If the RetOpcode variable is only used to detect tail call returns, maybe it's better to replace it with a bool variable called "isTailCallReturn" or something similar,
and use that later on, instead of explicitly checking what the value is?

qcolombet added inline comments.Apr 27 2015, 9:52 AM

I guess I can use MBB.findDebugLoc() with some sensible iterator.
I will check.

Same for RetOpcode, thanks for the feedback.

qcolombet updated this revision to Diff 24514.Apr 27 2015, 4:52 PM
qcolombet removed rL LLVM as the repository for this revision.
  • Use boolean instead of unsigned to determine whether or not this is a tail call return.
qcolombet added inline comments.Apr 28 2015, 9:58 AM

I haven’t changed the handling of the debug information. It is indeed consistent with what is done AArch64FrameLowering::spillCalleeSavedRegisters and AArch64FrameLowering::restoreCalleeSavedRegisters.
Therefore, I think that if we want to fix that, we should do it consistently at these three places.

What do you think?



Hi Quentin,

As far as I can see, the only comment made that hasn't been addressed yet
is about renaming/replacing EntryBlock and ReturnBlocks in class PEI with
SaveBlock/RestoreBlocks. It seems PEI only needs to know what the Save and
Restore blocks are, and doesn't need to know which ones are the Entry or
Return blocks. Therefore, it doesn't seem a good idea to retain the EntryBlock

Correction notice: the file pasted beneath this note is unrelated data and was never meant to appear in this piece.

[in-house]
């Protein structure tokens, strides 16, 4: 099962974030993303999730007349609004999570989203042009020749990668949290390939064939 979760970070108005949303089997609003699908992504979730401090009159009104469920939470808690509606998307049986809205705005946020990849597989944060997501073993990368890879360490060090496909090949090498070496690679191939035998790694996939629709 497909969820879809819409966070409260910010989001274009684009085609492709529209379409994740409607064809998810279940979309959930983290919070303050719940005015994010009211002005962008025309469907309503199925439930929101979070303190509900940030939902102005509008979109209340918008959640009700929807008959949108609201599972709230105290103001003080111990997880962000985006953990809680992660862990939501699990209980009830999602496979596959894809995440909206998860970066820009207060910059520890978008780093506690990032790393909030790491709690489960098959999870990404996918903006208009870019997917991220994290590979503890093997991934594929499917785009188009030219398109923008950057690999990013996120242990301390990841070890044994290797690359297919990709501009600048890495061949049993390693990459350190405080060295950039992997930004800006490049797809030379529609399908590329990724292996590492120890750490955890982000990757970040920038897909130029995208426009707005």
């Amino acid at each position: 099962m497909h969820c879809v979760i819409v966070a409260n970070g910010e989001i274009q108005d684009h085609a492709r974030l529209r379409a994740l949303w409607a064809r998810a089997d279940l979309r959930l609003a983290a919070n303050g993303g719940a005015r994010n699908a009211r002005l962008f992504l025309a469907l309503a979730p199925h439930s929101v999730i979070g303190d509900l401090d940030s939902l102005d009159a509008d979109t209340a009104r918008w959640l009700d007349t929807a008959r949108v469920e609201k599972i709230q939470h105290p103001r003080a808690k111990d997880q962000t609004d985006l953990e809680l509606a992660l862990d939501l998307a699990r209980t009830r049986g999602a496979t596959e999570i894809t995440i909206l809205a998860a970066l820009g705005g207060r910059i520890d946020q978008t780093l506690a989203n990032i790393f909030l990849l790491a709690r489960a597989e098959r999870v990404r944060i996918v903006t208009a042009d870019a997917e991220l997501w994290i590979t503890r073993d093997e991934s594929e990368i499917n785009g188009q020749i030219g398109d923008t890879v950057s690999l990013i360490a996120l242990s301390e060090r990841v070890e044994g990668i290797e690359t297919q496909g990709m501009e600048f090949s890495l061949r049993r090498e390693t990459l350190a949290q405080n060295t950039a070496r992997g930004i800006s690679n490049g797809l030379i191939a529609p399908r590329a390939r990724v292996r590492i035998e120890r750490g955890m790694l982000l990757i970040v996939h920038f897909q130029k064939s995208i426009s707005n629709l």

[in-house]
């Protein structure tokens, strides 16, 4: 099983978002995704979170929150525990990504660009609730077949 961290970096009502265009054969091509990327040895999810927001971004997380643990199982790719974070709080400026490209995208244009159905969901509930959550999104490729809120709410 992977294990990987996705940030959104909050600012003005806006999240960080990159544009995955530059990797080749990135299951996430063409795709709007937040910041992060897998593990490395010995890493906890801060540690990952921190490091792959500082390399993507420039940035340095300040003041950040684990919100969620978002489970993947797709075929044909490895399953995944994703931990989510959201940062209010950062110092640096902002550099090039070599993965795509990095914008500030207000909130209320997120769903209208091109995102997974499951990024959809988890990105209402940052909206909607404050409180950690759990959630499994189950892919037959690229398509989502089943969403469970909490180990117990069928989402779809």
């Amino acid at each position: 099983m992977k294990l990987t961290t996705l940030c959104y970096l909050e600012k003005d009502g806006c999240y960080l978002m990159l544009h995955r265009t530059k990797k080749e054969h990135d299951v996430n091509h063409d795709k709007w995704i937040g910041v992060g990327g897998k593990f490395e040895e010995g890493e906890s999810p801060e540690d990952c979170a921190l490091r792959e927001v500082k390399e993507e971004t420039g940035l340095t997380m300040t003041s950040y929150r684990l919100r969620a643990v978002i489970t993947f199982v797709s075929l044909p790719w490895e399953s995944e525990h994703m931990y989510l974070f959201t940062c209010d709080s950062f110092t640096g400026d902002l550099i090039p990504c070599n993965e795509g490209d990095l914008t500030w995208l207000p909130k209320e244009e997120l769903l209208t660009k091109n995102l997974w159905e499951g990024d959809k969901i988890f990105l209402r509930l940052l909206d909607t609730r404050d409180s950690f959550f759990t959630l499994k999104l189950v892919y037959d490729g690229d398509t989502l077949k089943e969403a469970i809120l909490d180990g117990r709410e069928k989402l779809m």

and ReturnBlocks variables in that class. But maybe you already looked
into that and there's a reason why EntryBlock and ReturnBlocks is needed
after all?

Apart from the above comment, which I think needs to be addressed, the patch
looks good to me.



qcolombet updated this revision to Diff 24926.May 4 2015, 4:58 PM

Update the EntryBlock, ReturnBlocks fields in PEI.

Overall, it seems you've made a lot of changes in the Hexagon backend. I guess these are necessary to make the backend structured more like the other backends so that the SaveBlock/RestoreBlock changes in PEI can be done?
If so, are the changes basically refactoring, i.e. moving existing code to be placed behind certain interfaces, or did you need to write a lot of new code in the Hexagon backend that should be reviewed in detail?


Just a minor comment, feel free to ignore this one:
I feel that it would be a slightly better separation of concerns if MFI->getSavePoint() would always be set, and PEI doesn't need to calculate a SavePoint itself when it isn't set.
For this to happen, the ShrinkWrap pass should probably always be run, and when it's "switched off be default", it would just set MFI->SavePoint and MFI->Restore to
be equal to FN.begin() and to the ReturnBlocks respectively.
I.o.w., The second half of the code above would be executed in the ShrinkWrap pass.
If you'd push ahead and implement it like this, the name of the pass also should be changed to "SaveRestorePointInserter/Calculator" or something similar. It's then a pass
which always calculates the most appropriate Save and Restore blocks and happens to implement a ShrinkWrapping optimization.
As I said, maybe this is pushing for too much separation of concerns - I'm not sure what the negative consequences would be to require the "SaveRestorePointInserterPass" to always be run, if any.


The basic blocks iterated through are "Restore blocks", not necessarily "Return blocks"?


It's unclear to me why this change is needed?
If only implementing the AArch64-backend-specific functionality, how come you need to make a change in the AArch32-backend?

qcolombet accepted this revision.May 5 2015, 10:43 AM
qcolombet added a reviewer: qcolombet.

Thanks all for the feedbacks.

Committed revision 236507.


This revision is now accepted and ready to land.May 5 2015, 10:43 AM
mcrosier closed this revision.Jun 23 2015, 8:31 AM
mcrosier added a subscriber: mcrosier.

Committed in r236507.